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Markets Move Higher Looking Forward to Earnings Season

Markets Move Higher Looking Forward to Earnings Season

According to an article today by the NY Times, the American recovery is in full affect for US corporations and the upcoming earnings season should display some of this good news throughout business sectors. Profits among businesses in America will be some of the best numbers ever seen according to the news source. This positive feeling about corporate profits has already has brought the major indexes out of a downward movement and into a short-term rally. The Dow Jones Industrial Average has bounced off a nine month low of 9595 up to 10225 over the past week.

Of course American’s themselves are awaiting the jobs recovery which is not happening. If employment lags the recovery, this is one long period of lagging for many unemployed. Bell weathers such as  Alcoa (AA), JP Morgan Chase, Intel (INTC) and Google (GOOG) will start off earning season today and could provide support for a further rally into the third and fourth week of the earnings season. If you have followed the markets for any period of time, you have seen the pre-earnings sell off, followed by the start of earnings rally, followed by a post-earnings sell off. Be ready to ride the waves as we continue the cycle.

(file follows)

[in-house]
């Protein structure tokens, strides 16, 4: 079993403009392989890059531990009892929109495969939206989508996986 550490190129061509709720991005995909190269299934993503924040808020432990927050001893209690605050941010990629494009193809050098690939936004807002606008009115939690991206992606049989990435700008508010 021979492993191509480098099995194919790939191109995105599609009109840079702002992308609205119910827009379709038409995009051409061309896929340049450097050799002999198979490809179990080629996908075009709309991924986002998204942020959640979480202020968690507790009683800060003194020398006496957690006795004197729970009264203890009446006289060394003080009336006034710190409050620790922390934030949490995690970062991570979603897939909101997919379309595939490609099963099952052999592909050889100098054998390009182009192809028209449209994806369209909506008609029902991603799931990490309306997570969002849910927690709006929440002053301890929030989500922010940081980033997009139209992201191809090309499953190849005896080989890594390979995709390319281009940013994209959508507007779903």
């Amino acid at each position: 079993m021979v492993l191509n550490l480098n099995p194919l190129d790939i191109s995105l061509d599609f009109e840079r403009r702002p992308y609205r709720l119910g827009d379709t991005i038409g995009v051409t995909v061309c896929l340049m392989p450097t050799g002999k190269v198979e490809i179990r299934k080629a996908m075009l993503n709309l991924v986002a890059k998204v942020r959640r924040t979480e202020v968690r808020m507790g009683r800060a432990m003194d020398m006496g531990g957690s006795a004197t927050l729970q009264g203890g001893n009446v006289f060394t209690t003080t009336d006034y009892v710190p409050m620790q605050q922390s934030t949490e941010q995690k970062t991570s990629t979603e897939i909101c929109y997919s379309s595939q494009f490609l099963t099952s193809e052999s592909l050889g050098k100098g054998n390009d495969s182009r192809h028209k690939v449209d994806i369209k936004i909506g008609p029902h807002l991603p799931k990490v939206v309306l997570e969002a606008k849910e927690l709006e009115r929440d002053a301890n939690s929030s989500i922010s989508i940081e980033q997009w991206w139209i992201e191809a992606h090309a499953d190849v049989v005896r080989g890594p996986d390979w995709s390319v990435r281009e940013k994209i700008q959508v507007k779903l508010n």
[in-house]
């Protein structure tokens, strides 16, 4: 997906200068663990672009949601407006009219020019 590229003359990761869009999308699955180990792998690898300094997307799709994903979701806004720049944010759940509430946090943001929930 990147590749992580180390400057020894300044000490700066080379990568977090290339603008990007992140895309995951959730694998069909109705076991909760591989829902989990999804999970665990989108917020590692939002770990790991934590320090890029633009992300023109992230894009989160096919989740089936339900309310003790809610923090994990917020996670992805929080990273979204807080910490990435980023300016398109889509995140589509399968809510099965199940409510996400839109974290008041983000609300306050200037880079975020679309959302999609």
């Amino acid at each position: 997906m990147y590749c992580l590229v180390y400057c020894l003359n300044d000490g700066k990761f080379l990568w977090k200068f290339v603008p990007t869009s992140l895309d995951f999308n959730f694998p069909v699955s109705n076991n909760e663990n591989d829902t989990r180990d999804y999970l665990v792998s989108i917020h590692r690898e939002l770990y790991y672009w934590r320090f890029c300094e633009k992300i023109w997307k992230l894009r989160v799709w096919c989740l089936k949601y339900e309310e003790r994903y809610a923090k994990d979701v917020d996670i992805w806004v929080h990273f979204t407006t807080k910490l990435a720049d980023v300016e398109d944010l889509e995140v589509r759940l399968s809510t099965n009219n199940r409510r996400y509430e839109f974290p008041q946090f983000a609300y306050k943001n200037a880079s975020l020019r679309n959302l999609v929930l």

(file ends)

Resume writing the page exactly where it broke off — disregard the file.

The overall S&P 500 is expected to be 25 to 30 percent stronger this earnings season then it was in the same period a year ago. Investors want the strong reports but also need a clear sign of the next couple of quarters to maintain their enthusiasm for an economy and that has faced global currency issues and soft housing numbers over the past few weeks.

Update: Alcoa (AA) came in with a 22% increase in sales for the quarter while aluminum prices fell. Earnings were 13 cents a share compared to a loss of 47 cents in the same quarter a year ago. Analyst were looking for 19% revenue growth and 12 cents a share profit. The stock fell less than 1% on  the day. Alcoa is not a trade that we want to be in unless you are looking for a short decline in price when the earnings season winds down.

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